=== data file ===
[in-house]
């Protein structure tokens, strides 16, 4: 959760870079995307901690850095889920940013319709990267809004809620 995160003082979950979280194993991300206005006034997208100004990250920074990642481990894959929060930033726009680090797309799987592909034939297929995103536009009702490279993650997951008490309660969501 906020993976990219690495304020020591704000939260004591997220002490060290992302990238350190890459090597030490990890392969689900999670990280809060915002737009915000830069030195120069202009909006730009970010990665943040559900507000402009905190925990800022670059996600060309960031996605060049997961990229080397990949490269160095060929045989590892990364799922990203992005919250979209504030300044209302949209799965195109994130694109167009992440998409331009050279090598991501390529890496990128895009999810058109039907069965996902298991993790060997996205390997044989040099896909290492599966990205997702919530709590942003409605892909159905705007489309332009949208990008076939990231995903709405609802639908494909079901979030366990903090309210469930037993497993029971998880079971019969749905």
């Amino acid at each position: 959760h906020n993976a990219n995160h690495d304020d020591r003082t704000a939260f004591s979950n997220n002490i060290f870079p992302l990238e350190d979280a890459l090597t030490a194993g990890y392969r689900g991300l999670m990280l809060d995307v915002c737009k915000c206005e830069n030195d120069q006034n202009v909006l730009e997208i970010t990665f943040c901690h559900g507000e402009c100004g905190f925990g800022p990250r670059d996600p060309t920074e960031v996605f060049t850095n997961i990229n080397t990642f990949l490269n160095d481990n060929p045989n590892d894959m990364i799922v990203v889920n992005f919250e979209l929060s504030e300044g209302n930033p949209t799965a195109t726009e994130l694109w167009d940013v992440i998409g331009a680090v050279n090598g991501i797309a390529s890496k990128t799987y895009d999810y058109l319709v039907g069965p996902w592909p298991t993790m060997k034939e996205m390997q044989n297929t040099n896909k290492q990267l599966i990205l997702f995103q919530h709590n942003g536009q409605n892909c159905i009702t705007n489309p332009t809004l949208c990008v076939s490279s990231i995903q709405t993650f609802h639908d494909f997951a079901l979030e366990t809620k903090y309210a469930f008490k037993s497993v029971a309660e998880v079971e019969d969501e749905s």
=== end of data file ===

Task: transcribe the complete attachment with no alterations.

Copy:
[in-house]
């Protein structure tokens, strides 16, 4: 959760870079995307901690850095889920940013319709990267809004809620 995160003082979950979280194993991300206005006034997208100004990250920074990642481990894959929060930033726009680090797309799987592909034939297929995103536009009702490279993650997951008490309660969501 906020993976990219690495304020020591704000939260004591997220002490060290992302990238350190890459090597030490990890392969689900999670990280809060915002737009915000830069030195120069202009909006730009970010990665943040559900507000402009905190925990800022670059996600060309960031996605060049997961990229080397990949490269160095060929045989590892990364799922990203992005919250979209504030300044209302949209799965195109994130694109167009992440998409331009050279090598991501390529890496990128895009999810058109039907069965996902298991993790060997996205390997044989040099896909290492599966990205997702919530709590942003409605892909159905705007489309332009949208990008076939990231995903709405609802639908494909079901979030366990903090309210469930037993497993029971998880079971019969749905």
């Amino acid at each position: 959760h906020n993976a990219n995160h690495d304020d020591r003082t704000a939260f004591s979950n997220n002490i060290f870079p992302l990238e350190d979280a890459l090597t030490a194993g990890y392969r689900g991300l999670m990280l809060d995307v915002c737009k915000c206005e830069n030195d120069q006034n202009v909006l730009e997208i970010t990665f943040c901690h559900g507000e402009c100004g905190f925990g800022p990250r670059d996600p060309t920074e960031v996605f060049t850095n997961i990229n080397t990642f990949l490269n160095d481990n060929p045989n590892d894959m990364i799922v990203v889920n992005f919250e979209l929060s504030e300044g209302n930033p949209t799965a195109t726009e994130l694109w167009d940013v992440i998409g331009a680090v050279n090598g991501i797309a390529s890496k990128t799987y895009d999810y058109l319709v039907g069965p996902w592909p298991t993790m060997k034939e996205m390997q044989n297929t040099n896909k290492q990267l599966i990205l997702f995103q919530h709590n942003g536009q409605n892909c159905i009702t705007n489309p332009t809004l949208c990008v076939s490279s990231i995903q709405t993650f609802h639908d494909f997951a079901l979030e366990t809620k903090y309210a469930f008490k037993s497993v029971a309660e998880v079971e019969d969501e749905s």